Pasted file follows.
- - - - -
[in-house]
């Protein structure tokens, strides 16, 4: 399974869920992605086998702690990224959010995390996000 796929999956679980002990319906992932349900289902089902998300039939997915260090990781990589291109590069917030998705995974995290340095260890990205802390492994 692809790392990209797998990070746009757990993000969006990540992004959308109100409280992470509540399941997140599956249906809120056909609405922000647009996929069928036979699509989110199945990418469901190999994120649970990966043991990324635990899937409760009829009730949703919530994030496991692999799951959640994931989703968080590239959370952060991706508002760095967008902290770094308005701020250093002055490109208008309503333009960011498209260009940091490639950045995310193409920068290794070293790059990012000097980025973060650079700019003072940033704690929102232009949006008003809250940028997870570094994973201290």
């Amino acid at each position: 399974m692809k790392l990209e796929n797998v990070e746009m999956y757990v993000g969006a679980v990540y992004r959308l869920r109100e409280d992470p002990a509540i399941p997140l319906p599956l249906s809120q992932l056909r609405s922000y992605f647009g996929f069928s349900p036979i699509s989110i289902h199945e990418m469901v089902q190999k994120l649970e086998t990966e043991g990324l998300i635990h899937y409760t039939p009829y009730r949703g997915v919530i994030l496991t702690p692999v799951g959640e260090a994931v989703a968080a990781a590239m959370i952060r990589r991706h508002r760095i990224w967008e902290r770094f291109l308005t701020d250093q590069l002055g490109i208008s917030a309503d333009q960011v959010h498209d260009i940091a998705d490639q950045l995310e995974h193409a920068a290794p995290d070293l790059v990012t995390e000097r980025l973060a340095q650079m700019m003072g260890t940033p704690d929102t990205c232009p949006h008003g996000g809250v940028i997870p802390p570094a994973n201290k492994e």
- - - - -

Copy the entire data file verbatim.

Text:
[in-house]
């Protein structure tokens, strides 16, 4: 399974869920992605086998702690990224959010995390996000 796929999956679980002990319906992932349900289902089902998300039939997915260090990781990589291109590069917030998705995974995290340095260890990205802390492994 692809790392990209797998990070746009757990993000969006990540992004959308109100409280992470509540399941997140599956249906809120056909609405922000647009996929069928036979699509989110199945990418469901190999994120649970990966043991990324635990899937409760009829009730949703919530994030496991692999799951959640994931989703968080590239959370952060991706508002760095967008902290770094308005701020250093002055490109208008309503333009960011498209260009940091490639950045995310193409920068290794070293790059990012000097980025973060650079700019003072940033704690929102232009949006008003809250940028997870570094994973201290």
């Amino acid at each position: 399974m692809k790392l990209e796929n797998v990070e746009m999956y757990v993000g969006a679980v990540y992004r959308l869920r109100e409280d992470p002990a509540i399941p997140l319906p599956l249906s809120q992932l056909r609405s922000y992605f647009g996929f069928s349900p036979i699509s989110i289902h199945e990418m469901v089902q190999k994120l649970e086998t990966e043991g990324l998300i635990h899937y409760t039939p009829y009730r949703g997915v919530i994030l496991t702690p692999v799951g959640e260090a994931v989703a968080a990781a590239m959370i952060r990589r991706h508002r760095i990224w967008e902290r770094f291109l308005t701020d250093q590069l002055g490109i208008s917030a309503d333009q960011v959010h498209d260009i940091a998705d490639q950045l995310e995974h193409a920068a290794p995290d070293l790059v990012t995390e000097r980025l973060a340095q650079m700019m003072g260890t940033p704690d929102t990205c232009p949006h008003g996000g809250v940028i997870p802390p570094a994973n201290k492994e």